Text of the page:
Colorado’s newly minted Gov. Jared Polis gave his first State of the State Address to a joint session of the Colorado General Assembly on Thursday morning, outlining clear policy goals for his first year in office, but without much detail on how he plans to reach his objectives.
As the nation’s first openly gay governor and the state’s first Jewish governor, Polis started his speech with a message of inclusiveness, shouting out to “the historic and record number of women” now serving in the legislature. For his part, women make up a majority of Polis’ senior staff and, so far, half of his cabinet appointees. “Colorado’s barrier-breaking legacy is something we should all be proud of,” he said.
Polis is an unapologetic champion of bold progressive policies, such as establishing universal health care, providing free full-day kindergarten, and focusing on renewable energy, and he used his inaugural State of the State address to reassure Coloradans who are skeptical of such changes. However, one of the main criticisms of Polis’ lofty agenda is that he has yet to fully explain how these ideas will paid for. The State of the State Address didn’t offer many answers—a point that was reinforced by Senate Minority Leader Chris Holbert, who offered a reminder that Colorado’s Constitution doesn’t allow for deficit spending in his official response. “With many of Gov. Polis’ progressive policy proposals, it’s important to recognize that each comes with a price tag that must fit within the confines of a balanced budget,” he said in a statement.
Although Democrats now control the House, Senate, and all statewide offices, Polis kept the tone of his speech both positive and nonpartisan. “The state of our state is solid. It is strong. It is successful. It is daring. And it is bold,” he said.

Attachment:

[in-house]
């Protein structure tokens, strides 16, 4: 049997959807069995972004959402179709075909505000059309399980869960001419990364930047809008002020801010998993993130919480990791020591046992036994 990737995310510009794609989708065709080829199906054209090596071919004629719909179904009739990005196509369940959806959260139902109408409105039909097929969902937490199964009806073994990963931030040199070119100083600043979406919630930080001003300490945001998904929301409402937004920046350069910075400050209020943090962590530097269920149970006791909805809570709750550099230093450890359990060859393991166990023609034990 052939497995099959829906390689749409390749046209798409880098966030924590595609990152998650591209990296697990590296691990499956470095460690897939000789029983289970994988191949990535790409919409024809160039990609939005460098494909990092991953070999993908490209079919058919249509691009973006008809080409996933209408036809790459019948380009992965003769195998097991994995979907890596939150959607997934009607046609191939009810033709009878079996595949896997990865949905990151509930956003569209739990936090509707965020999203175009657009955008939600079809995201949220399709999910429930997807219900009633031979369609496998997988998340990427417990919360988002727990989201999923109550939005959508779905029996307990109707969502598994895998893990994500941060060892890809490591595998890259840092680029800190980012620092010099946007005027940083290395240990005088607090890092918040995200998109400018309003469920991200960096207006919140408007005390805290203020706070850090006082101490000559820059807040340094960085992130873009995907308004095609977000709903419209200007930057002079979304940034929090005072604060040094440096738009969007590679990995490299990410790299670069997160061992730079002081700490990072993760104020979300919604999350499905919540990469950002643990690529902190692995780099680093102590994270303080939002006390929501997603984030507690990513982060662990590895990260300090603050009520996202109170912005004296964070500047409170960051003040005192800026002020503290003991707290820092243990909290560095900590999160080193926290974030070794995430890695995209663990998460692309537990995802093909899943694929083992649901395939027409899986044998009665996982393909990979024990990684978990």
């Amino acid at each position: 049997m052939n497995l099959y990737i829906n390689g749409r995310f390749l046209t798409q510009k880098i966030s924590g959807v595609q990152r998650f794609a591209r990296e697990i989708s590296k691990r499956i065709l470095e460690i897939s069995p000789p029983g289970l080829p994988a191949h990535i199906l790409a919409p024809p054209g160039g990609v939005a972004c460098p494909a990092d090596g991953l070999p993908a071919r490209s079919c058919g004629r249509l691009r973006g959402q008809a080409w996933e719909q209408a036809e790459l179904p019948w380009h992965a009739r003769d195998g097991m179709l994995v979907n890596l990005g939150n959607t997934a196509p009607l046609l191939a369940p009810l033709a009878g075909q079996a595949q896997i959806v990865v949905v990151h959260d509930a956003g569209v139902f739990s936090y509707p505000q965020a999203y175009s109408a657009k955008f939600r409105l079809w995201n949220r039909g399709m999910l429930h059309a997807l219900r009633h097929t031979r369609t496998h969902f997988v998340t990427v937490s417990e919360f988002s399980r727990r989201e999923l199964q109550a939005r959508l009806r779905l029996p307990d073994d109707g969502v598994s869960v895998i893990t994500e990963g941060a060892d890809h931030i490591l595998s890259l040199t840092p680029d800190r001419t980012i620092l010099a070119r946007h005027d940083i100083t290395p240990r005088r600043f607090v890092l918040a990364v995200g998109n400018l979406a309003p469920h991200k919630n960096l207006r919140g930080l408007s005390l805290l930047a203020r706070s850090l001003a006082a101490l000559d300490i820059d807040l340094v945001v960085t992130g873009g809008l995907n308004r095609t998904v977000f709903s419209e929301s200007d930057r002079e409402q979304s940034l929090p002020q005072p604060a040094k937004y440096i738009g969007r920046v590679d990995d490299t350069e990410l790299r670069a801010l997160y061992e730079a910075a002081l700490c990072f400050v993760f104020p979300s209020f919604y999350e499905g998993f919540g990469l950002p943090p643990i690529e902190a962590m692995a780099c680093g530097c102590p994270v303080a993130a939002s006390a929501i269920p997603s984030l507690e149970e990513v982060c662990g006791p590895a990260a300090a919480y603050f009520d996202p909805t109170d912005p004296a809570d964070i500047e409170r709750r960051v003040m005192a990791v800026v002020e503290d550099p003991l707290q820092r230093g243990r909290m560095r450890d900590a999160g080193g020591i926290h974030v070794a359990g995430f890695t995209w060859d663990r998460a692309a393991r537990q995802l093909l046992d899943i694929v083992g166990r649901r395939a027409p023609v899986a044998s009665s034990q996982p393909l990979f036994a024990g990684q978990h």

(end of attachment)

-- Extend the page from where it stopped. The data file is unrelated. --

So what exactly can we expect from Gov. Polis’ first year in office? Here are five key takeaways from his State of the State address:
1. Tackling Unfinished Work
Polis’ core agenda involves leveraging his entrepreneurial experience to tackle work left unfinished by John Hickenlooper’s administration, which was stymied by partisanship and funding challenges. “If this were easy, it would have been done already,” he said. “Progress is always hard and overcoming these challenges will be a long journey. But the people of Colorado need and deserve nothing less.”
Polis gave credit to his predecessor, who transformed Colorado’s economy from 40th to 1st in job creation during his eight-year term, but pointed out that too many middle-class families were left behind. Polis vowed to address issues resulting from the state’s rapid growth by making health care more affordable, increasing education funding, improving transportation, and creating more green jobs. “I stand here today with the big shoes of Gov. Hickenlooper to fill,” he said. “But, rest assured, I’ve got my blue sneakers on and I’m ready to keep us moving forward.”
2. Focusing on Families
In a move to connect to a wider audience, Polis outlined ways that his policies will help families across Colorado. “We want to make Colorado as family-friendly as possible,” he said. Polis said he will make a formal request in his budget package (to be released January 15) to provide parental leave for all state employees. Polis also supports establishing a comprehensive paid family and medical leave program, which is also a legislative priority for Democrats.